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Housing Finance

Key Resources
spreadsheet with estimated robbery 2011-12 from Moonlight Robbery Campaign
01/09/10

Moonlight Robbery Briefing Freeze the Tax on Council Tenants Estimates robbery from council tenants through subsidy system 2011-12
01/09/10

19/03/10

31/10/09

Response to Self-Financing Consultation all you need to know about the issues on self-financing
01/10/09

15/06/09

02/03/09

Other useful reports
Shelter
23/05/12

Pricewaterhouse Coopers and Smith Institute
23/06/11

Communities and Local Government (CLG)
09/06/11

CLG
01/02/11

Parliament
13/12/10

CLG
22/11/10

Homes and Communities Agency
11/11/10

National Audit Office
25/06/10

CLG
25/03/10

CIH
09/09/09

HQN
01/09/09

CLG
21/07/09

DCH
04/07/09

APSE
30/01/09

CIH
30/01/09

Chartered Institute of Housing
01/09/08

Local Government Association
02/07/08

LGA Labour Group
01/03/08

UK Housing Review
06/12/05

UK Housing Review
06/12/05

Audit Commission
01/06/05

House of Commons Library
22/06/98

Housing Finance made simple...

Politicians and housing professionals make out housing finance is very complicated but the principles for tenants are simple. Stop robbing council housing: all the money from our rents and capital receipts should be ring-fenced to manage, maintain, repair, improve and build new council housing (the 'Fourth Option'). Discrimination against council housing should end. We need a 'level playing field' so that council housing gets the same rights and access to gap funding, debt write-off and borrowing as other types of landlords.
In December 2007 Housing Minister Yvette Cooper announced a review of the current system with the commitment "to ensure that we have a sustainable, long term system for financing council housing".
This review is welcome, but is not reporting until 2009 with spending to be agreed in the next Comprehensive Spending Review.
DCH argues there have to be interim measures to respect tenants' choice. We call for gap funding where tenants have voted for retention to improve their homes and estates, and an increase in Management & Maintenance Allowances (M&M) this year to support a moratorium on further privatisation while the review takes place.
The arguments are explained in more detail in our Dear Gordon 2 pamphlet and the initial submission to the government 'Review of Council Housing Finance'. There are links to supporting documentation with more details on the left, and press articles to the right...
Summary of DCH 'Initial Submission' to government review

"The fundamental problem facing council housing is insufficient resources to manage, maintain, repair and improve existing council homes and estates and to build new council housing.
If all the money that belongs to council housing (rental income and capital receipts) was ring-fenced and reinvested, and there was a level playing field on debt write-off, gap funding, borrowing and Social Housing Grant, council housing could pay its own way.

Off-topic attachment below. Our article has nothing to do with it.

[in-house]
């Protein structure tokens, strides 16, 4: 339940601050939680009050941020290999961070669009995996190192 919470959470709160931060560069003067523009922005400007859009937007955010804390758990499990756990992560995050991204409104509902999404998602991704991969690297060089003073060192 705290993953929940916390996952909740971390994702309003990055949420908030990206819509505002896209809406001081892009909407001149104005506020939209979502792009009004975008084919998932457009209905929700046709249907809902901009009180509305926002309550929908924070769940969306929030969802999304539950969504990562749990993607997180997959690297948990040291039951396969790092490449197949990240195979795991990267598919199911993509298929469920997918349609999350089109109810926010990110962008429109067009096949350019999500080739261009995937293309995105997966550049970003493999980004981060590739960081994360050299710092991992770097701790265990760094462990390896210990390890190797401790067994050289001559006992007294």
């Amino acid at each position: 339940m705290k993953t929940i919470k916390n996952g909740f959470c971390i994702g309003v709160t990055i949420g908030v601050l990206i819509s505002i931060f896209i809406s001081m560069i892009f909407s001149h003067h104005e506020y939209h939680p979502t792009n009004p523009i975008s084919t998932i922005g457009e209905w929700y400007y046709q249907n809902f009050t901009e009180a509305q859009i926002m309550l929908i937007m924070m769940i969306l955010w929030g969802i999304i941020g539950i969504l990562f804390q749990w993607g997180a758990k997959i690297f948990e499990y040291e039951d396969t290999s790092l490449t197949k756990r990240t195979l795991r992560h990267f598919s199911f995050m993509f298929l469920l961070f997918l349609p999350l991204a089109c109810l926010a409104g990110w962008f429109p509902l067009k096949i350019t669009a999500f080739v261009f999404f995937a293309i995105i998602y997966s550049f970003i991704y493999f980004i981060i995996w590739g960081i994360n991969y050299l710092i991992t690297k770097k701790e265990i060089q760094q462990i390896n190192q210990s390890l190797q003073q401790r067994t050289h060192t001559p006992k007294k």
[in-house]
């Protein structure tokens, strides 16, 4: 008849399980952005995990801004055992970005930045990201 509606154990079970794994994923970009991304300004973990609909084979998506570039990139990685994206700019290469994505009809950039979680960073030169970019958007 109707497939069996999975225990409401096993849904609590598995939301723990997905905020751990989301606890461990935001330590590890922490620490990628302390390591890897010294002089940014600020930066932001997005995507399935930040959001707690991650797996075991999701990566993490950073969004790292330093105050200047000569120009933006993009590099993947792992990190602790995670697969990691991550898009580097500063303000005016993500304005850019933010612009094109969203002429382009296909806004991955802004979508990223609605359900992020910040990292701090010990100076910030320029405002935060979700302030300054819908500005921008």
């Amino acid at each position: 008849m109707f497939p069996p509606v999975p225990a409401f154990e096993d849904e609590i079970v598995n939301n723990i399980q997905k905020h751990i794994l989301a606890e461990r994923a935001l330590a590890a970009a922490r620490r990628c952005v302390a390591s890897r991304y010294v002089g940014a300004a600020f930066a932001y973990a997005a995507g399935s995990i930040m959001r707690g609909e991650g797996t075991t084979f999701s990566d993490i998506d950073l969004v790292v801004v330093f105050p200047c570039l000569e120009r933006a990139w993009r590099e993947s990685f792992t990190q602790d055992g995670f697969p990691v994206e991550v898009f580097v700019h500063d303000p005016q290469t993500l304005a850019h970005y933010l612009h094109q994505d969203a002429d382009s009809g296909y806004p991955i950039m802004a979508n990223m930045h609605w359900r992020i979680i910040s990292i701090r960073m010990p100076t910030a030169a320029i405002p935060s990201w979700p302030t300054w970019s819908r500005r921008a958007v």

Successive governments have been taking a profit from council housing each year and then bullying and blackmailing tenants to accept privatisation. This is a disgrace!
The Treasury take from tenants rents and capital receipts far exceeds the allowances they give local authorities for management and maintenance (M&M) and major repairs (MRA) each year.
The recent ‘justification’ for some of this robbery is that tenants should support historic debt. But capital receipts from council housing have been enough to pay off this debt three times over; council tenants don’t have a financial interest in the property; and government doesn’t ‘recover’ money paid to home owners (Mortgage Interest Tax Relief) or Registered Social Landlords (Social Housing Grant) so why fleece council tenants to pay for an asset that remains in public ownership?
Continued discrimination against council housing and the lack of a ‘level playing field’ on debt write-off, gap funding, borrowing and Social Housing Grant cannot be justified.
It is not the principle of a national pooling system that is the problem. Council tenants are angry that government profits from council housing but we can also see how some politicians are using the old tactic of ‘divide and rule’ to try and break up a national council (public) housing sector.
We are suspicious that proposals for councils to ‘opt out’ of the national HRA would leave council housing in a more precarious situation and is a stalking horse for privatisation.
Government has to accept that M&M and MRA allowances must be funded at level of need and council housing put on a ‘level playing field’.
Then local authorities would be able to plan ahead on the same basis as other landlords and council housing would provide first class secure housing, managed by an accountable landlord at rents people can afford for existing tenants and future generations on a sustainable basis and ‘in perpetuity’."
Press Articles
Daily Telegraph
20/08/14

Inside Housing
03/03/14

Inside Housing
14/10/13

Guardian
14/10/13

Inside Housing
10/07/13

Inside Housing
05/07/13

24dash.com
05/07/13

Morning Star
07/06/13

Inside Housing
17/04/13

Inside Housing
30/03/13

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